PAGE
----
Here’s What Makes a Great Super Bowl Ad

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This is a guest post by David Warschawski, CEO and founder of Warschawski.

America has a love affair with Super Bowl advertising. But too often it is a misguided affair that belies a fundamental misunderstanding of what makes an ad great.

So what actually makes for great Super Bowl advertising, and where do most Americans and almost all the polls that rank SB spots go wrong?

The short answer is that there is a big difference between good entertainment and a great commercial. Just because it entertained the masses or made the majority of people laugh or smile does not make it a great ad. Good entertainment yes — but not necessarily a good commercial.

Great advertisement by its definition wants to create a winning perception about a product or service within the mind of a specific target audience and/or it wants to move that specific target audience to take an action. Ultimately, a great commercial wants to create an emotional connection with a specific target audience – whether that audience is defined by demographics (e.g. 35-45 year old white collar males making more than $75K a year) or by psychographics (e.g. women who want to be socially conscious and healthy about what they feed their families).

All marketing communications is subjective and is always interpreted through the eyes of the receiver. That’s why great marketers overwhelmingly care about their primary and secondary target audience’s reaction. So if an ad is targeting 20-something males, then that same commercial should not be appealing to their mothers as well. Trying to be everything to everyone is a bad approach to marketing, yet this is often how we judge who created the best Super Bowl ad.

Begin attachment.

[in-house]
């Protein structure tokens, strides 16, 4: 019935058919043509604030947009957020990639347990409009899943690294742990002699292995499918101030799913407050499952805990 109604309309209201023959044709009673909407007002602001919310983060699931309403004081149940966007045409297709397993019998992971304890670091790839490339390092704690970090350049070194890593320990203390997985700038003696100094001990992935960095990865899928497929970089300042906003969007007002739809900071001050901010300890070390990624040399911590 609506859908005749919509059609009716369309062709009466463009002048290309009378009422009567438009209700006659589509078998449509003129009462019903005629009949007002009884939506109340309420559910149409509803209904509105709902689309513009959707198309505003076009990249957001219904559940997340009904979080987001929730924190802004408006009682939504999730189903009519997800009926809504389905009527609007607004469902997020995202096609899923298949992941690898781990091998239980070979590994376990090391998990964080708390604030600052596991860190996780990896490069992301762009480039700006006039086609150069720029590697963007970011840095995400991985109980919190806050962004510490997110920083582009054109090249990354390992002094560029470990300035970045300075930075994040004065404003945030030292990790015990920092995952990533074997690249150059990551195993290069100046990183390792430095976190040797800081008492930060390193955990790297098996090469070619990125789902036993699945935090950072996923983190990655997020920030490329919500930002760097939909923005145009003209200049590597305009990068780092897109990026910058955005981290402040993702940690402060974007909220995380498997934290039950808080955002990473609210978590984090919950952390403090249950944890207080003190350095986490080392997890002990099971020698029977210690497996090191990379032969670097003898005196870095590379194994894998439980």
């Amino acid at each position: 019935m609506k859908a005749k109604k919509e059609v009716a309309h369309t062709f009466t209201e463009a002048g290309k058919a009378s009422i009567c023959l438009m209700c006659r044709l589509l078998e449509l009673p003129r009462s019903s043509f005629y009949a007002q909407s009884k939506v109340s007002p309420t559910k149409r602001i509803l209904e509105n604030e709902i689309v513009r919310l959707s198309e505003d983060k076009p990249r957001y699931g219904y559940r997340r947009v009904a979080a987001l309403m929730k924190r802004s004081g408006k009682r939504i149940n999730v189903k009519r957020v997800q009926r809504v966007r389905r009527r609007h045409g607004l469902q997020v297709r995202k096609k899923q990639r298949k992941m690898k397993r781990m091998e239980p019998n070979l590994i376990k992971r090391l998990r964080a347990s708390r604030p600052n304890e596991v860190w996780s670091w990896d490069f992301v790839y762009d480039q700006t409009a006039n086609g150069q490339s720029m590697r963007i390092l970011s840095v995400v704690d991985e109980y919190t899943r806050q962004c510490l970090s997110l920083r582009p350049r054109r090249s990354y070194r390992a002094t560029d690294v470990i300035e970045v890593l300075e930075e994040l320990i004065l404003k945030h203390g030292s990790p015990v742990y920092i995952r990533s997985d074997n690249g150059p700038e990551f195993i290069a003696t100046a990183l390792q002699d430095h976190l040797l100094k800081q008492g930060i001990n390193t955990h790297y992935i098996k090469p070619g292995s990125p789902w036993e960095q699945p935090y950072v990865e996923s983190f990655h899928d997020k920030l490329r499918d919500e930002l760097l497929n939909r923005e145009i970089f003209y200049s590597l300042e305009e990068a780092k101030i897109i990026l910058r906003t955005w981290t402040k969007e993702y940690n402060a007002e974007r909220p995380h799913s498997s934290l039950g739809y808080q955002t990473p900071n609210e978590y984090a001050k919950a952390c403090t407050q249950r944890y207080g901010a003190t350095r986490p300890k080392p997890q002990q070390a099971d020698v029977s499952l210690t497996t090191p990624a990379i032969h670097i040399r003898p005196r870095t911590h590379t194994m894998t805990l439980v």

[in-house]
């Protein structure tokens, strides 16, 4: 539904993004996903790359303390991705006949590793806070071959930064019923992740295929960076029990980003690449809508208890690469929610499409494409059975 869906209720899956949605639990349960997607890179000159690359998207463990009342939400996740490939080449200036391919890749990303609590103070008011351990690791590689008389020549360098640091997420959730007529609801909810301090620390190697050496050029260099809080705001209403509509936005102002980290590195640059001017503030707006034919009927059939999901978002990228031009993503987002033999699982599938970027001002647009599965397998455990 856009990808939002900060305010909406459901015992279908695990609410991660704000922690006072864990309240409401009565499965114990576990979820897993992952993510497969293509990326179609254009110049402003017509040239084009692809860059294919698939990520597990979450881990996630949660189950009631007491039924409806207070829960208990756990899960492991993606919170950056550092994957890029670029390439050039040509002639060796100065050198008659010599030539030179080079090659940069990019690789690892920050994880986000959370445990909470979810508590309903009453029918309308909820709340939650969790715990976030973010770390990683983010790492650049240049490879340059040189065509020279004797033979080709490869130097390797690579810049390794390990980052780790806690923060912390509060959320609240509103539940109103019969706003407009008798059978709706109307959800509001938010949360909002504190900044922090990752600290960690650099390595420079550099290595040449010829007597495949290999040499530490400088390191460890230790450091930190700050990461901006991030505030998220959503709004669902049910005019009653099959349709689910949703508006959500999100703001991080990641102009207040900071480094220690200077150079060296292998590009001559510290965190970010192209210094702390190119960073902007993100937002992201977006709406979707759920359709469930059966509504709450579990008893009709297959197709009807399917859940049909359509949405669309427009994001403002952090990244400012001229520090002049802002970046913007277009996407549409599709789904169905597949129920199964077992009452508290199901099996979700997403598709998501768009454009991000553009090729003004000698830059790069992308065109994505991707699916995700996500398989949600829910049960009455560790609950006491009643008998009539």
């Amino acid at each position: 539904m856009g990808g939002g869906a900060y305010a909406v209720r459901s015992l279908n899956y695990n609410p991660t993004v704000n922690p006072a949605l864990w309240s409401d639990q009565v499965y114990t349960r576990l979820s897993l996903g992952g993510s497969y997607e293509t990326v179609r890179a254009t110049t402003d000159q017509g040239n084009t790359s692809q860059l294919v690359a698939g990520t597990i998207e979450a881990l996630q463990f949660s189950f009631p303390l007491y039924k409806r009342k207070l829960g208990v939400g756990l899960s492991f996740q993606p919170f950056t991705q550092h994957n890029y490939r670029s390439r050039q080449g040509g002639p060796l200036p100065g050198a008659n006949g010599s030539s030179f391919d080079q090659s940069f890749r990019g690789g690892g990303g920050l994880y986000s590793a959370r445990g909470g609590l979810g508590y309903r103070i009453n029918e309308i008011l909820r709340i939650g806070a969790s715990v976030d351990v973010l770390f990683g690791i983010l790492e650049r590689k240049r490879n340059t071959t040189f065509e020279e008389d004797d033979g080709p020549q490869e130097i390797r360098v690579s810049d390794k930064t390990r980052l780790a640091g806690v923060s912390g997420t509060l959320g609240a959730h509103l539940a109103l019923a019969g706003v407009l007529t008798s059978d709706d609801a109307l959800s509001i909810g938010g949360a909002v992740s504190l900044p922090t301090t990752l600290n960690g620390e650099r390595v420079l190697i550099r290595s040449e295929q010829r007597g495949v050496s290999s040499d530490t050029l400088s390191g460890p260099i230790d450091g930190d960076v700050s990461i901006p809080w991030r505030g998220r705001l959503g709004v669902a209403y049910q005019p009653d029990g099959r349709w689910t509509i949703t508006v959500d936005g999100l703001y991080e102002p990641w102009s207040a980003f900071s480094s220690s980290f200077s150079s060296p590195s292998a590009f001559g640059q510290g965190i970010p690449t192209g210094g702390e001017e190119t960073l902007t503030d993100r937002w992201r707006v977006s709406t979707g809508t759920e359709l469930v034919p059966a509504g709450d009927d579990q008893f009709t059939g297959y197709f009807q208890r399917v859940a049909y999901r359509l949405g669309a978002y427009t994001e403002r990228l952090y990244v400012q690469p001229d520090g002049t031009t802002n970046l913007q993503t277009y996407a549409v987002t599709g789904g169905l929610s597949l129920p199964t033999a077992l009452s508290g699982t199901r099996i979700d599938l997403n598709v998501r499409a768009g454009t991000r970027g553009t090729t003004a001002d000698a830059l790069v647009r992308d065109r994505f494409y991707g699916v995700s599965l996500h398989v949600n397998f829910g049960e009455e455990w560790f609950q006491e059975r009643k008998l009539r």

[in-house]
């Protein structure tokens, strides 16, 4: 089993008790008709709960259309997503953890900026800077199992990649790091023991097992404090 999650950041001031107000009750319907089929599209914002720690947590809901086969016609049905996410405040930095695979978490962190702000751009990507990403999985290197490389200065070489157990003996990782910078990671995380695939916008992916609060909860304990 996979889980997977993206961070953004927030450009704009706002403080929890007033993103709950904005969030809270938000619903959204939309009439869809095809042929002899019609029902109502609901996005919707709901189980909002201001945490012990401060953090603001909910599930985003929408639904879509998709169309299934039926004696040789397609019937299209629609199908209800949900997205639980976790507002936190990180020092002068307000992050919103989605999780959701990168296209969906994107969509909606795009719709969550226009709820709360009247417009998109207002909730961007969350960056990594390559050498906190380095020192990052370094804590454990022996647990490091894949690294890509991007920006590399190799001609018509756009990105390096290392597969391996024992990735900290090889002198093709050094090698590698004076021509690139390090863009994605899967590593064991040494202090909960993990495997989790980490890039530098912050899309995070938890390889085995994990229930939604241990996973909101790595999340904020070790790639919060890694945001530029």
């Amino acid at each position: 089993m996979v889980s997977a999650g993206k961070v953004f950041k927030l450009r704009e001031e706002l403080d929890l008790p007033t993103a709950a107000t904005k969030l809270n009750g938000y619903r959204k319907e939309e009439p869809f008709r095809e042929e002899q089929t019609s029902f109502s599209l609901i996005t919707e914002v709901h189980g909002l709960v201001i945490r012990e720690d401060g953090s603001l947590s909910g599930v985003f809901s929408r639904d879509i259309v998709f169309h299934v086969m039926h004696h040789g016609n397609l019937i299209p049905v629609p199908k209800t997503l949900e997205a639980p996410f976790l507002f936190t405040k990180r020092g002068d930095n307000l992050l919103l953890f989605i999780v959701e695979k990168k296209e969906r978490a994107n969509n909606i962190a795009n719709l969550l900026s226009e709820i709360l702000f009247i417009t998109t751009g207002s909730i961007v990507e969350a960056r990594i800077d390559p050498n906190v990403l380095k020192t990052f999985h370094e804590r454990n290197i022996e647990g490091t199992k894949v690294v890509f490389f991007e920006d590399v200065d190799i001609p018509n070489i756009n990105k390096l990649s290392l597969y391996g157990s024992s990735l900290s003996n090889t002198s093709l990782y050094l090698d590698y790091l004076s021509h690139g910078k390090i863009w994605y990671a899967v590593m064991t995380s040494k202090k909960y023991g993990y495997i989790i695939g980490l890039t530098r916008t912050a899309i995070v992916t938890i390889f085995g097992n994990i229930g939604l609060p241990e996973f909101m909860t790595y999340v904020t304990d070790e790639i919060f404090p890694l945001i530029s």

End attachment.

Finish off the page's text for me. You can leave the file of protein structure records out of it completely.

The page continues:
Remember, just because people were entertained by something, doesn’t mean the spot created an emotional connection that will move the target audience to do something, or that it created a winning position in their mind. In fact, often the opposite can be true. If you find a blanket way to entertain the masses with your 30 seconds of fame, you might actually alienate the specific target audience with whom you wanted to make an emotional connection.

So how should we judge whether a Super Bowl ad was great or not, and how can companies ensure that they are wisely spending their $5 million for a 30-second spot? Below is our company’s proprietary approach that we use to measure the success of any advertisement or marketing piece. We call it the Warschawski BEST Model, and we score each category on a scale of 1-10.

  • BRAND-CENTRIC — Does it reinforce the brand and what makes the brand unique?
  • EMOTIONAL CONNECTION — Does it make an emotional connection?
  • STAND OUT — Does it stand out from its competitors and is it memorable?
  • TARGET ACHIEVED — Does it have a clear target audience and does it achieve a business goal with that target?

Hopefully, this year when you’re watching the Super Bowl, you can impress your friends by explaining what really made for a great advertisement and why you rated a specific spot as BEST.

AAEAAQAAAAAAAAYEAAAAJGFjYjM5NDJkLTAyODgtNDNlYi1hZmZmLWEzODM0YzMyNTQ5OQDavid Warschawski is CEO and founder of Warschawski, a national full-service marketing communications agency recognized for its branding and brand building expertise. Warschawski has been named “U.S. Small Agency of the Year” 3 years in a row and has won more than 200 industry awards for its work.

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